As Greater Houston Seeks Protection from the Next Hurricane Harvey, Using Natural Features Like Prairies and Sand Dunes to Control Water Is Gaining Purchase
By Tom Dart, CityLab
June 4, 2019
HOUSTON— With the 2019 Atlantic hurricane season under way as of June 1, Texas has taken a major step toward improving its flood defenses by passing a bill to tap into the state’s savings—the aptly nicknamed Rainy Day Fund—for a sum of $1.7 billion. The move comes almost two years after Hurricane Harvey deluged Texas in August 2017, killing 68 people and causing an estimated $125 billion in damage statewide.
A chance to push for green infrastructure
With its loyal support for the oil and gas industry, it’s not often that the Texas legislature gives conservationists anything to cheer. But the text of Bill 7 cites “construction and implementation of nonstructural projects, including projects that use nature-based features to protect, mitigate or reduce flood risk.” Environmental advocates see a chance to push for green designs in a state better known for exploiting natural resources than preserving them.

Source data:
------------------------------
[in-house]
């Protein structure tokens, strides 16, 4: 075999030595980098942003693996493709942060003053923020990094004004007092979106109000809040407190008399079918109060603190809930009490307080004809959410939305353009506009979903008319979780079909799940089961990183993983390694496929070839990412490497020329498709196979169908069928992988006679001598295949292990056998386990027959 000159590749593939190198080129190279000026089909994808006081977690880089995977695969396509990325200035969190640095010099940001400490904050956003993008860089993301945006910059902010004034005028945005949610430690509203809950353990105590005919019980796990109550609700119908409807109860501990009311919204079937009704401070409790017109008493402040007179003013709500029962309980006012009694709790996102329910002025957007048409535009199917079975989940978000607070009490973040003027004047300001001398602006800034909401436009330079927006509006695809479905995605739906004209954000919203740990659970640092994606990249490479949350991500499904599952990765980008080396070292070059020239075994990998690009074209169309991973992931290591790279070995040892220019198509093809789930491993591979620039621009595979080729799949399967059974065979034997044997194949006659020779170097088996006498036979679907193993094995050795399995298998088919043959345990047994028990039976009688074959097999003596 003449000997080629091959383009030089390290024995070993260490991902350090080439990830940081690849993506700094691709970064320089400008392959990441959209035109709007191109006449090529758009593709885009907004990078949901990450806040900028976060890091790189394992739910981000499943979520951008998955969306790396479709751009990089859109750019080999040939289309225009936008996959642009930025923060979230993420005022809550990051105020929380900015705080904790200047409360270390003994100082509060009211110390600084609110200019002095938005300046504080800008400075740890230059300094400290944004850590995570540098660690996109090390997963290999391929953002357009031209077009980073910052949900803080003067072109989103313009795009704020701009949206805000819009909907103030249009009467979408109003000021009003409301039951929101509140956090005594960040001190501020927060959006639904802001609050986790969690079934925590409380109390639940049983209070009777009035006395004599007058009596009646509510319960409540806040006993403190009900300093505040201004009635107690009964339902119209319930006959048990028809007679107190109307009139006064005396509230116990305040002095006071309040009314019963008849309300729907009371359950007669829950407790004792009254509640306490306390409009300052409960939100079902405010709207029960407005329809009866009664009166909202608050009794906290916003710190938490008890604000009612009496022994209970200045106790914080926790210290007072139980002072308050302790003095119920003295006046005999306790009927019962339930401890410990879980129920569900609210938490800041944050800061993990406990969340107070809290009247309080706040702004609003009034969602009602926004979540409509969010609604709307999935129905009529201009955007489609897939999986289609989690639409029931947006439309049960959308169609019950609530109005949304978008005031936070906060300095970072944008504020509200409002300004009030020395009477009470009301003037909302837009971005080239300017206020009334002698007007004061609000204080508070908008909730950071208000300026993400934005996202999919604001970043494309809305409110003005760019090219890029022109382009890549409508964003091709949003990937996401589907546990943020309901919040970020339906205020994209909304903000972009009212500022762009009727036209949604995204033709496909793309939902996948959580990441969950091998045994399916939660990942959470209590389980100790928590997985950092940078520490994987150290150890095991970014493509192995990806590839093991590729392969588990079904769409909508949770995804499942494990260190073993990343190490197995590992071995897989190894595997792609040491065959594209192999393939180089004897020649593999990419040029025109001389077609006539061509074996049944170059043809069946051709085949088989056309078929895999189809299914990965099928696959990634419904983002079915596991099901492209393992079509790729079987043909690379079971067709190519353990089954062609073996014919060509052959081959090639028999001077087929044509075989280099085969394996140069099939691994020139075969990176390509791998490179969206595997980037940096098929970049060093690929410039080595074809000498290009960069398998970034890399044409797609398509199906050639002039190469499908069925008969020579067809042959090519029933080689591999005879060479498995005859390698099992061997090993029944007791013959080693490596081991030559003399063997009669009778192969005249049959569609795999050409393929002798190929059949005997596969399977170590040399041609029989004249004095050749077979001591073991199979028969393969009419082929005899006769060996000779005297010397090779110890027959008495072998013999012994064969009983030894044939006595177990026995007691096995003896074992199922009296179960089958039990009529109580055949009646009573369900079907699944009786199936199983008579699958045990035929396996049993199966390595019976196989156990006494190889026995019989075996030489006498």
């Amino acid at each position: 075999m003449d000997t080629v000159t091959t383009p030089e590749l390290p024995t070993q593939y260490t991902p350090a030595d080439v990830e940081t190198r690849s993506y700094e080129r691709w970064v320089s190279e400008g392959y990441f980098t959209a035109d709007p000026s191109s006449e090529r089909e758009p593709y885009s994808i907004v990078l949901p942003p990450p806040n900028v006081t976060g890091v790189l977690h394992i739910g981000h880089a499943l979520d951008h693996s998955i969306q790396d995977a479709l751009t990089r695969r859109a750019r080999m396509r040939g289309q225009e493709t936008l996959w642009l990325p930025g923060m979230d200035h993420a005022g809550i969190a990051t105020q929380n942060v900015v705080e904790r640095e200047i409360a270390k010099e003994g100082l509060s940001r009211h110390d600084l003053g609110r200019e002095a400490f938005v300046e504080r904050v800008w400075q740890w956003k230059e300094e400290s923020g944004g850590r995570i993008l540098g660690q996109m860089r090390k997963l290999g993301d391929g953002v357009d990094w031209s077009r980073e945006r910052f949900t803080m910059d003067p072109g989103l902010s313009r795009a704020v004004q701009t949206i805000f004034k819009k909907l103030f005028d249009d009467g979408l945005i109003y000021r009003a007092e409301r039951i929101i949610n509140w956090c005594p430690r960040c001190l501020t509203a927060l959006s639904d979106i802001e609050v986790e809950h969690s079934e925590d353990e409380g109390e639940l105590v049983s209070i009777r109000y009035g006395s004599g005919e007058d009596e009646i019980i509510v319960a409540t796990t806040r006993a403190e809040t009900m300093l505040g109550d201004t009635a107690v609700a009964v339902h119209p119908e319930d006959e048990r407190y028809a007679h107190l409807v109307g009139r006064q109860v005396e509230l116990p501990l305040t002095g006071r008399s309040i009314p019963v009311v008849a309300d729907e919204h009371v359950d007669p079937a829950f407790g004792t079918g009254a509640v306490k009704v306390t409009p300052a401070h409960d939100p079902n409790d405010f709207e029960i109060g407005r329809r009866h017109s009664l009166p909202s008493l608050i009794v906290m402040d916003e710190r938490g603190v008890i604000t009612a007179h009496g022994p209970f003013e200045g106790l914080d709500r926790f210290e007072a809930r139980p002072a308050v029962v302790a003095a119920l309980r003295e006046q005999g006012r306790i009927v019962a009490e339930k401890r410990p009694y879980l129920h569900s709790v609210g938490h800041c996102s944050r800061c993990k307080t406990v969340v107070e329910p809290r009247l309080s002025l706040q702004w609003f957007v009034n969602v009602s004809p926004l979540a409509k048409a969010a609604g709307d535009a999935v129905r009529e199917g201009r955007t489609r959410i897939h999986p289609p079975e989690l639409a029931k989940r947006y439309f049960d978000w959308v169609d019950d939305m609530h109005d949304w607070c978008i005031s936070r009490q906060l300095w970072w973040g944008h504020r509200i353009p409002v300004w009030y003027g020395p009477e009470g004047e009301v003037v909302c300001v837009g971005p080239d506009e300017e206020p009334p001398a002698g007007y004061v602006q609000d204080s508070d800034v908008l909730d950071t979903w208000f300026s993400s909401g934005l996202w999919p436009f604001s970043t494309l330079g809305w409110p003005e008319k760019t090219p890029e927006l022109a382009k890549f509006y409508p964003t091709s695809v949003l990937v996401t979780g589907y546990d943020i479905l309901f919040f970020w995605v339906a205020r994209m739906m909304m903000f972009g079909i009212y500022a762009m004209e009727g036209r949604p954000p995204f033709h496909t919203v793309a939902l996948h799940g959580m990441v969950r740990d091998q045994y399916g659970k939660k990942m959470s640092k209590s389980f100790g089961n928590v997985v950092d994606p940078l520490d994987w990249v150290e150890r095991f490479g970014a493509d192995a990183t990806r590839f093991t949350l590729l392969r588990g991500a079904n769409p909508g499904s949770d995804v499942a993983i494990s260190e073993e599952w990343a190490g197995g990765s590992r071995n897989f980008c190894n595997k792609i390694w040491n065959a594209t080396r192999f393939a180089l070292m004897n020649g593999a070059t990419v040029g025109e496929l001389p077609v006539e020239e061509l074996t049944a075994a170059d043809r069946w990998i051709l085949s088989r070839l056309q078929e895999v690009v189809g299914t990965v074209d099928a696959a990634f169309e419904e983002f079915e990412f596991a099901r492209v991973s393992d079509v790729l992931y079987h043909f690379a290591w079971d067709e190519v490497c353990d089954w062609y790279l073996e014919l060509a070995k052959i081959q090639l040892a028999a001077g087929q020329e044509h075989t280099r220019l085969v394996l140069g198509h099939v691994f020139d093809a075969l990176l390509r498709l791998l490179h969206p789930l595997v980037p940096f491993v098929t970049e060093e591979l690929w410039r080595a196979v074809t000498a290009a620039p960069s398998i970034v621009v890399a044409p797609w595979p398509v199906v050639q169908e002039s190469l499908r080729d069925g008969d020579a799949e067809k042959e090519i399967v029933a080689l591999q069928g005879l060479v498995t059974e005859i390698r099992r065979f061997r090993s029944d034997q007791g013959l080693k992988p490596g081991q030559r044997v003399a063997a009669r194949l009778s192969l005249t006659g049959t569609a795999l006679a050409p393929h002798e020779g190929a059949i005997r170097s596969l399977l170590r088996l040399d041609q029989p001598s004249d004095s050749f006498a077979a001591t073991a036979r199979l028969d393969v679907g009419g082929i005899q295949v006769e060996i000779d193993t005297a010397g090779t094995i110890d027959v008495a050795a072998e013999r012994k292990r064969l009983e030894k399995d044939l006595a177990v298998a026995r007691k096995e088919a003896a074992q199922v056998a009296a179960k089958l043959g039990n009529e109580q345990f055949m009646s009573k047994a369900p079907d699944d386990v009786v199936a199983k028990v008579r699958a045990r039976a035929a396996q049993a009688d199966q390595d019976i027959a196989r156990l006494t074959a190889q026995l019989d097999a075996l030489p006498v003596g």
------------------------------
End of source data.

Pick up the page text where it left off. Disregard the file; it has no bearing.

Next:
Lawmakers still envision a significant role for traditional “gray” engineered solutions, such as pipes, levees, drainage channels, and retention basins. But Laura Huffman, state director for The Nature Conservancy, thinks politicians are “recognizing that green infrastructure can scale just like gray infrastructure,” she said.
“Engineering companies want to do the most expensive thing they can do,” complained Susan Chadwick, executive director of Save Buffalo Bayou, a local advocacy group. Her group argues that chopping down trees and vegetation reduces the land’s stability and potential to absorb water and capture pollution; adds to repair and maintenance costs; and has a negative impact on residents’ wellbeing.
The detention project feels like a compromise between natural and artificial flood-control techniques. “After Harvey, they needed to bring some stuff off the shelf and show they are ready to do something,” Chadwick said. She is skeptical that a city that used concrete to conquer swamps, marshes, and prairies can learn to restore green spaces—or just leave them alone.
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